There is a very good chance that if Benito Mussolini had been a trifle more conservative and less egocentric he might have died in power in Rome some time in the 1950s, leaving the running of Fascist Italy in his surviving son's hands. He would have been somewhat like his opposite number in Spain, Francisco Franco, who died still running Spain in the 1970s. But Franco was lucky - his country was too weak to give military assistance to a demanding Adolf Hitler after it's bloody civil war, and Franco's Spain was across the Pyranees from the nearest German troops in France. Italy did have the Alps between it and Germany, but after 1938 the Austrian Anschluss brought the Germans to the border of Italy. Mussolini would have been forced to give a pro-Nazi neutrality to Hitler.
But Mussolini would have only himself to blame for what happened. He had far too grandiose ideas for his country. Italy was a cultural hub in Europe. In terms of real military power it was nothing. It's heyday of military power was in the Roman Empire. There was a momentary change in the 1860s under Garibaldi's army, but they were fighting to unite Italy. After 1870 the Italian army became a joke again - in 1896 it achieved an unenviable status in European history as the first colonial power to be defeated totally in a war by a "third world" country (Abyssinia - modern Ethiopia).
This situation continued in World War I where greed for territory made the Italians join the Allies. They proceeded to lose battles for nearly two years. So despised were they by their French, British, and American Allies, that when they walked out of the Versailles conference the three others ignored them until they came back on their own.
Mussolini came to public attention at this time, and he had larger international support than certain people later wanted to admit. Italian politics was pretty corrupt, and many non-Italians (like Austin Chamberlain and Winston Churchill and George Bernard Shaw) actually admired Mussolini as the strong man who would shake Italy into it's proper position in the world. To an extent they were not wrong. Mussolini did some repair work on the effectiveness of Italian life (the phrase was, "he made the trains run on time"). With the aid of some associates, his son-in-law Count Ciano and Air Marshall Balbo, he improved the aviation industry and Italian diplomacy. He also would demonstrate some wisdom - he would be the first person to question the business honesty of Ivar Krueger, the crooked Swedish "Match King".
But he was ruthless suppressing dissent - he did arrange the murder of Matteotti, the Socialist politician, in 1924. It almost caused his regime to fall, but he was able (barely) to weather it. He kept confronting Balkan states over territories that he felt were Italian by right. His belligerence would continue over the years. Sometimes the effect was actually not so bad: When Austria was nearly toppled by a Nazi coup in 1934, Mussolini sent his tanks to the Austrian border as a warning to Hitler not to move. It worked (the only time Hitler blinked in the 1930s). Mussolini, to his credit, tried to continue this policy with British and French support, but those two countries failed to take him up on it. After he was roundly condemned in 1935 for invading Ethiopia (and so avenge the 1896 humiliation), he found more in common with Hitler, and this basically doomed him.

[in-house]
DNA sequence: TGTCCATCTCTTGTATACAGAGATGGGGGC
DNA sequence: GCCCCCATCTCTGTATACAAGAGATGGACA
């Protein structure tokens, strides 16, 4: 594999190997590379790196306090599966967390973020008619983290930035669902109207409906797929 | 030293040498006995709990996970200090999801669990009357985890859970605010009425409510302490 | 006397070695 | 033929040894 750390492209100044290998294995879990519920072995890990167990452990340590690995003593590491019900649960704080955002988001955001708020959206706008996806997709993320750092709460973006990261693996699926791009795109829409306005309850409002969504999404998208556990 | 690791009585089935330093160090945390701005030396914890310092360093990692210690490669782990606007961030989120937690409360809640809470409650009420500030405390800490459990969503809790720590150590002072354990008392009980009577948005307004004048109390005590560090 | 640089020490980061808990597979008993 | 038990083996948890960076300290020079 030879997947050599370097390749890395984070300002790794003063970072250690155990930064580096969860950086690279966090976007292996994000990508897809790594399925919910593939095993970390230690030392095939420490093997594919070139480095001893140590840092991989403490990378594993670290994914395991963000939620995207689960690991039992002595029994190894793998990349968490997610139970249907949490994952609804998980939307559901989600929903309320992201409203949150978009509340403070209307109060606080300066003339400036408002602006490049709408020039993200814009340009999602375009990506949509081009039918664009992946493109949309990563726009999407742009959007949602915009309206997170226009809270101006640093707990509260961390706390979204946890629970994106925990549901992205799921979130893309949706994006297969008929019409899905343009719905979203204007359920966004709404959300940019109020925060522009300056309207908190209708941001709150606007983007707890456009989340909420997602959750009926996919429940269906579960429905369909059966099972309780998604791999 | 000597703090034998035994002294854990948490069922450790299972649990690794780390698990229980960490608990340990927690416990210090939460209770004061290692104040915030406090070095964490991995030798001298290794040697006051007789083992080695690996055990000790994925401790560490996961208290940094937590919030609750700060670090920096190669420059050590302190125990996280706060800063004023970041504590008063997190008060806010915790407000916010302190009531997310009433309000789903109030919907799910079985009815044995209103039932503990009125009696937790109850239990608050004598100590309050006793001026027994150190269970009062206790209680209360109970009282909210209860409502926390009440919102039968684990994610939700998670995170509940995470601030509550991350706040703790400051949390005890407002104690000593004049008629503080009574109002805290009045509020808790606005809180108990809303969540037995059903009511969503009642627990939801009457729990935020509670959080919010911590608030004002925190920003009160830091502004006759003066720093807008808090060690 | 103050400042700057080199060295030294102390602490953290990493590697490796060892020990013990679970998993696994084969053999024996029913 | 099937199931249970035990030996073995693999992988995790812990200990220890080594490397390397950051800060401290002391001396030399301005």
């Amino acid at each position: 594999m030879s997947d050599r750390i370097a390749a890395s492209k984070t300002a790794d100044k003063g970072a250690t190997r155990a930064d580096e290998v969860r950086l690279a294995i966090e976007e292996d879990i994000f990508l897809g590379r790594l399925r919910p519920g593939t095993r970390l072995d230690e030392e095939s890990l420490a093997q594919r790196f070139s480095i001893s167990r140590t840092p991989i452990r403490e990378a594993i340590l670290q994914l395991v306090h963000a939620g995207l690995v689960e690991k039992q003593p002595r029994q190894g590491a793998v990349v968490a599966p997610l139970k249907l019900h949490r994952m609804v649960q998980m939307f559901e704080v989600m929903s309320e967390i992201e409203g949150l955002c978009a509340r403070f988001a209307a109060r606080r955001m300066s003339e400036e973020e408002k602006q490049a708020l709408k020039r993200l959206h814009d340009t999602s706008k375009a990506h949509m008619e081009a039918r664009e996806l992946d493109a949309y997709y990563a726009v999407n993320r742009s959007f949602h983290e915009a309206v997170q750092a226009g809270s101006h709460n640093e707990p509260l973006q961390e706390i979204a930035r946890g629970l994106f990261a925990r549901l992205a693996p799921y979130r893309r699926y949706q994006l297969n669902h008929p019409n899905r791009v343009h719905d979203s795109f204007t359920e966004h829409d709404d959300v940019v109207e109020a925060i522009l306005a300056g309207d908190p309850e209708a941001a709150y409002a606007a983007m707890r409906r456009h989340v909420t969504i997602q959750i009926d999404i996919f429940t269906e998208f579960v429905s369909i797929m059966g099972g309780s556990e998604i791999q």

Italy's military ineptitude kept making it's allegiance a millstone around the neck of whoever was "lucky" enough to join them. Besides Ethiopia, Mussolini invaded Albania and Yugoslavia (and it helped delay the Nazi invasion of Russia in 1941, thus helping bring about the defeat of the Nazi invasion). The Italian navy was smashed at Taranto by the British air force (an attack the Japanese noted, and used as a model for the attack on Pearl Harbor). The African colonies fell to British troops (alleviating some of the gloom of the British defeats of 1940-42). In 1943 Mussolini was overthrown in a palace coup. By 1944 he was freed by Otto Skorzeny, Hitler's favorite special agent, and set up in northern Italy as head of "The Republic of Salo". It was a temporary success for Il Duce. When the Nazis fell, so did he. Instead of that image I suggested at the start, he died in April 1945, shot by partisans, and hung upside down in a square in Milan.
This film does point out some favorable or partly favorable aspects to Il Duce. He did stimulate the country (far more than most of the politicians of the teens and twenties). He had mistresses, but he was a family man, with a daughter and two sons (one of whom was killed in Ethiopia). His daughter loved Ciano, and when the Count was involved in the palace coup (and subsequently captured by the Nazis), Mussolini did not interfere with his execution. Raul Julia does very well with his performance as Ciano, a weak man who gradually found he had to speak out (in his posthumous diaries) about the evils he saw. And in showing the emotional turmoil that Il Duce faced, George C. Scott does open up some sympathy for the dictator - but not much. His daughter never forgave him for not saving her husband.
I think the thing about Il Duce is that no matter how much evil he did, and how many people he killed, he was a family man. Hitler was not, and Stalin barely was. So he seems slightly more approachable to us than the others. It does not excuse his evil, but it slightly waters it down. This series managed to do this quite well.